Credits

I would like to give credit where credit is due. Videos are from YouTube and other sources such as NicoNico while Oricon rankings and other information are translated from the Japanese Wikipedia unless noted.

Saturday, October 29, 2016

Southern All Stars -- Erotica Seven (エロティカ・セブン)


Happy Halloween! A lot of parties going on this weekend for the scary holiday, both here and in Japan. I took a look at the live streaming camera (via YouTube) overlooking that huge intersection in front of Shibuya Station earlier this morning and saw a mass of humanity even bigger than usual for a Friday night crossing back and forth. I could identify a number of furries and at least one Captain Jack. Plus, there were even more cops...I think there were at least 10 or so at each corner. I gather that this year, the police resolved not to be overwhelmed like they were last time. We'll see...there is still Sunday night.


So I was thinking about what I could do on "Kayo Kyoku Plus" to pay tribute to Halloween. I'd already done my fair share over the past few years so I was initially stumped. But then, I remembered those scallywags from Japanese popular music, Southern All Stars (サザンオールスターズ). And Keisuke Kuwata(桑田佳祐)and company did do a video which had a slightly Halloween-esque feeling to it in that leader Kuwata at least was decked out in a Dracula outfit.



That video was for "Erotica Seven", the band's 32nd single from July 1993. I remember it well since it was the theme song for a particularly salacious J-Drama titled "Akuma no Kiss"(悪魔のKISS...The Devil's Kiss)that was shown at my university club's JTV night during a period of Wednesdays involving some women who get caught up in some rather nasty activity. And Southern All Stars were never known as subtle so they were the right choice to come up with the theme song.


Kuwata was responsible for words and music. "Erotica Seven" is just a rollicking sex adventure in both cases as the singer describes a really good night with a lady. When I was reading through the J-Wiki entry for Southern All Stars in general, I was caught by one quote by one of the members who said that "If there ain't any sex in the lyrics, it's no good". If that was indeed SAS' philosophy, then they put it to very good use in this song and also for two other songs, a trio that Kuwata has dubbed his Three Erotic Creations.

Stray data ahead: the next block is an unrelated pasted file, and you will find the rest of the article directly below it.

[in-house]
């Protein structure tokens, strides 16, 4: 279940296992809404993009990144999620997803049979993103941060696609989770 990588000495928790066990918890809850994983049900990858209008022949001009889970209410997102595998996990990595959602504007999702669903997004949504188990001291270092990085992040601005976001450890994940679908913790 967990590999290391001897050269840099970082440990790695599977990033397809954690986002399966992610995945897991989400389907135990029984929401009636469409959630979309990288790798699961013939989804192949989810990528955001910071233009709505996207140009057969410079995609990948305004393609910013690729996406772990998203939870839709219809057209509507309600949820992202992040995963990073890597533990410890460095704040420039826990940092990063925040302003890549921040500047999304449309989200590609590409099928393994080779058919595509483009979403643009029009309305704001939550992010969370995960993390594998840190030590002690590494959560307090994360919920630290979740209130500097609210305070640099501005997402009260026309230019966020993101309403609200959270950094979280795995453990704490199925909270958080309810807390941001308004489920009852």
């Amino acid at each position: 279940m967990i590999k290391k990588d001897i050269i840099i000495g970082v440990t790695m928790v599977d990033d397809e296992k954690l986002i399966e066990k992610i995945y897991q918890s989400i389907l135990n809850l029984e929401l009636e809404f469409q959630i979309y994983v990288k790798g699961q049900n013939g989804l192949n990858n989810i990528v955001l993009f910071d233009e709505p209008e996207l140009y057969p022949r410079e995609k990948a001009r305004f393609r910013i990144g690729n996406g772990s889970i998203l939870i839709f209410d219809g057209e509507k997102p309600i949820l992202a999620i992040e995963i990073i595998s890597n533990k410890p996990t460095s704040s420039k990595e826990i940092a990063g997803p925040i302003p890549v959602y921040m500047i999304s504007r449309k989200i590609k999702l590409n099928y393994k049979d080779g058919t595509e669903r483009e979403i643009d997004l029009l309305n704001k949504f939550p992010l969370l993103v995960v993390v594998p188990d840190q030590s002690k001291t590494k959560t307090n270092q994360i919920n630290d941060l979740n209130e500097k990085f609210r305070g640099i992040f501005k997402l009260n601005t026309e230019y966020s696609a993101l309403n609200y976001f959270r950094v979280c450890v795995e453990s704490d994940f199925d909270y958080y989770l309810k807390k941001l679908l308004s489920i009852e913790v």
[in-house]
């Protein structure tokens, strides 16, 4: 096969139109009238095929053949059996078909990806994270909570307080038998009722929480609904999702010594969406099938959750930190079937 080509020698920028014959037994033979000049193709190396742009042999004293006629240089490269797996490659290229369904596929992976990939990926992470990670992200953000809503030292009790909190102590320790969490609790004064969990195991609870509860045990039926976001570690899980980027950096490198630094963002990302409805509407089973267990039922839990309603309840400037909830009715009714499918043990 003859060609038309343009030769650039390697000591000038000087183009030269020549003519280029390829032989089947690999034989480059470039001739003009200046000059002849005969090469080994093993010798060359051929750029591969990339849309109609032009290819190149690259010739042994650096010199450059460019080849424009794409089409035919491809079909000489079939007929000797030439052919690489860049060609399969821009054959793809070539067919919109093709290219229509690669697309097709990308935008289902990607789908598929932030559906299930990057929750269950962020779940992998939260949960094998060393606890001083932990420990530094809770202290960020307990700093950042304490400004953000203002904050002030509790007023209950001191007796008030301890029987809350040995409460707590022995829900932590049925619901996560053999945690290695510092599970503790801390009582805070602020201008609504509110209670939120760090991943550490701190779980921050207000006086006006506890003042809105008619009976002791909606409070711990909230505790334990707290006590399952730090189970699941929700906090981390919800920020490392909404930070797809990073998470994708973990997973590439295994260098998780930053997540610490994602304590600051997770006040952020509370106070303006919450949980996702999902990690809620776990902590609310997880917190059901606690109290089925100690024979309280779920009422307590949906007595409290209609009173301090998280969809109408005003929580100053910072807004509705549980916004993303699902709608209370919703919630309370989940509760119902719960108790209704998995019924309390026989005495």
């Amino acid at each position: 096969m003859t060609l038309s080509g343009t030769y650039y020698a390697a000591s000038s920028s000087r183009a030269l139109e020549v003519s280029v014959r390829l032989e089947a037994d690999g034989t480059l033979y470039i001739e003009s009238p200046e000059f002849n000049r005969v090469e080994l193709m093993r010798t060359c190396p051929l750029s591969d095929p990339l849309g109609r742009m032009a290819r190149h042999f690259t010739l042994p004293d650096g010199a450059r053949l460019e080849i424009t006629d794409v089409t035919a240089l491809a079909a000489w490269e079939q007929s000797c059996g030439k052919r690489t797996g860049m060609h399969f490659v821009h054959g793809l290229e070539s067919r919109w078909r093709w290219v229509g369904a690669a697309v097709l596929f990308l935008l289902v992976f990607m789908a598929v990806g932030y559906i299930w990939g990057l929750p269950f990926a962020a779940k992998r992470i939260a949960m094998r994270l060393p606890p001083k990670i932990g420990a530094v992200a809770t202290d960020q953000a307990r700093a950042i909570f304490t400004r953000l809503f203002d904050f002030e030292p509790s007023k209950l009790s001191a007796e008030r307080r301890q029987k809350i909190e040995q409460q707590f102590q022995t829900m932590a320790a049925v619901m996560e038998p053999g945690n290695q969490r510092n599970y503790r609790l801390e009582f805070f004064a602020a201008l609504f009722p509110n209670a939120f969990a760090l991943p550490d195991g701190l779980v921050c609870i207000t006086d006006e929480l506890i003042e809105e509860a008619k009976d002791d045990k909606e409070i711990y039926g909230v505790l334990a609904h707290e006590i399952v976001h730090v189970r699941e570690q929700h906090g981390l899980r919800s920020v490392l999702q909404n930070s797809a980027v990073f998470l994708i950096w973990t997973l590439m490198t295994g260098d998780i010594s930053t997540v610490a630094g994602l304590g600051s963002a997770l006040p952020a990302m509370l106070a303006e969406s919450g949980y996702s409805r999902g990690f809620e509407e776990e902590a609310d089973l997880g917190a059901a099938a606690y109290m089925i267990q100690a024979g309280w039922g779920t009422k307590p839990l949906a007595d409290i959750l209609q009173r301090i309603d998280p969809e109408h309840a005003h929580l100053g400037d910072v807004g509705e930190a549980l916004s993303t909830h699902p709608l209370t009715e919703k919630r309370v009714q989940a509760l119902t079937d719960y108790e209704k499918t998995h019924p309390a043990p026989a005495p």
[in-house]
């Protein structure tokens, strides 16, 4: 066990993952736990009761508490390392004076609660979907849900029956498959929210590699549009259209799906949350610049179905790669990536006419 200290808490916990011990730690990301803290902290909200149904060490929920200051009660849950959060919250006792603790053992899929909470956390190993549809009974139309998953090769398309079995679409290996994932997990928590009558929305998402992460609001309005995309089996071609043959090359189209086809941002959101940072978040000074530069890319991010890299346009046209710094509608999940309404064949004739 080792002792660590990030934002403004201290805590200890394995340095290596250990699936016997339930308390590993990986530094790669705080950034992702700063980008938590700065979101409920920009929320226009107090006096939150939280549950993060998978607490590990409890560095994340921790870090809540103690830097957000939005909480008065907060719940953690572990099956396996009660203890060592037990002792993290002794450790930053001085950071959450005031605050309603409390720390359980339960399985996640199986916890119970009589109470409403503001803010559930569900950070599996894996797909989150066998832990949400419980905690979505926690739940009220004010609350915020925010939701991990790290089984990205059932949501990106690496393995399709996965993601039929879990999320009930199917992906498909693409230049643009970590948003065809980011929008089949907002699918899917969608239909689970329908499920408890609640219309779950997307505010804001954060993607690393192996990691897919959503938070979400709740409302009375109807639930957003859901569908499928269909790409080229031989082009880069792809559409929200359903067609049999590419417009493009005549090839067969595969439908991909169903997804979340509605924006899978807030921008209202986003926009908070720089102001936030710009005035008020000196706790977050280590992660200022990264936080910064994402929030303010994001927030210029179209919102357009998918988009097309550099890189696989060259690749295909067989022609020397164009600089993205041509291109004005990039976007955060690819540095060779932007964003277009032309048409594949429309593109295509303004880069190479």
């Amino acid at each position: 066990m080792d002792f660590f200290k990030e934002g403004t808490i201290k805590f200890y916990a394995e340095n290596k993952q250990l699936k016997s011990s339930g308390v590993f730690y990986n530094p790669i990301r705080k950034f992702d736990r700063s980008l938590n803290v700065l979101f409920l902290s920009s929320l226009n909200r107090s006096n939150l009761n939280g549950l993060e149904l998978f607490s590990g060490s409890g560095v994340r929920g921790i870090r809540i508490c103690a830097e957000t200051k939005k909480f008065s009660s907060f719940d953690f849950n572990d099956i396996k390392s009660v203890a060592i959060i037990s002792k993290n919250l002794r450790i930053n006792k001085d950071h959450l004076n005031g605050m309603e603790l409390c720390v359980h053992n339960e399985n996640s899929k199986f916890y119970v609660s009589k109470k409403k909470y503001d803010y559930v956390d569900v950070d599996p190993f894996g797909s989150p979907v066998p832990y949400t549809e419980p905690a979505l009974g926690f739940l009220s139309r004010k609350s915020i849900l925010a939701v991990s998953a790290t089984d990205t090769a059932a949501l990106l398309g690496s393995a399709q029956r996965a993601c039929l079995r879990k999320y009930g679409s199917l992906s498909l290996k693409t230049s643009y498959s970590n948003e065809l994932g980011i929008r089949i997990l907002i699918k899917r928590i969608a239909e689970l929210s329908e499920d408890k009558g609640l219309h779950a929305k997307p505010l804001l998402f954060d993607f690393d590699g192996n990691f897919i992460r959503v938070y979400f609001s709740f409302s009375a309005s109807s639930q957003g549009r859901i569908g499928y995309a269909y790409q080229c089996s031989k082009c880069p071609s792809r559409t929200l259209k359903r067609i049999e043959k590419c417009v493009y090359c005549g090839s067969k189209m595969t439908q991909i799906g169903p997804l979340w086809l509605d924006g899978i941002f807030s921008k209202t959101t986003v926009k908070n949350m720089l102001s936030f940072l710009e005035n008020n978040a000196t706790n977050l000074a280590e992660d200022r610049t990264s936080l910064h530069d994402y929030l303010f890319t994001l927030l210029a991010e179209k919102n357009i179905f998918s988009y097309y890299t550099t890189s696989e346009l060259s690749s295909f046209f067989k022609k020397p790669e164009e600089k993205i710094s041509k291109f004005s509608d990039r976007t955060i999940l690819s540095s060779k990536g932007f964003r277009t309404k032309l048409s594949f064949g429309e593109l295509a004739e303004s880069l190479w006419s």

I kinda wonder how the audience and fellow guests felt whenever Southern All Stars performed "Erotica Seven" on the music shows such as "Music Station". Did they squirm and giggle uncomfortably or did they just laugh it off easily with "Aw, that's just Southern All Stars for you"?Probably both. But there was no doubt about the band's Midas touch...the song hit No. 1 and ended up as the 4th-ranked single of 1993. In fact, the single sold over 1.8 million copies and is currently the 2nd-most successful SAS song next to "Tsunami" from 2000. In terms of the Top 100 in Oricon history, "Erotica Seven" currently occupies the 47th position (not the 69th?....heh, heh...couldn't resist).

2 comments:

  1. Hello J-Canuck.

    Huehuehuehue, too bad for it's place on the Top 100.

    Anyway, out of all the SAS songs I've listened to, I have to admit that "Erotica Seven" is my favourite. That kooky and funky melody with a sci-fi touch really got me hooked... And with a name like "Erotica Seven" I figured it'd be one of SAS's more colourful songs. But dang, "subtle" definitely ain't the word to describe them alright.

    Halloween isn't particularly big in Singapore; there's rarely (if at all) any mass trick or treating and costume parties seem few and far in between. There is this Halloween Horror Nights event at the Universal Studios here though where the younger crowd goes to scare themselves silly. It seems that the "real Halloween" here is the "Hungry Ghost Festival/Month" which usually happens in August... Well, but that garners more fear than fun. Still, I'd love to have the chance to dress up as a Namahage - probably may inadvertently scare some kids at the Japanese Association though.

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    1. Hello, Noelle.

      When I got to Tokyo in 1994, there was barely anything about Halloween except for some drunk foreigners who would hijack a train on the Yamanote Line on the 31st. Now, it's almost a national holiday! But I kinda figure Halloween's time was due since the Japanese have always been into the spooky and magical as well.

      No problems about the Namahage. I think that was their purpose with the kids. An ancient "Scared Straight" program, perhaps. For some reason, the Japanese also seem to enjoy traumatizing children with some of their rituals.

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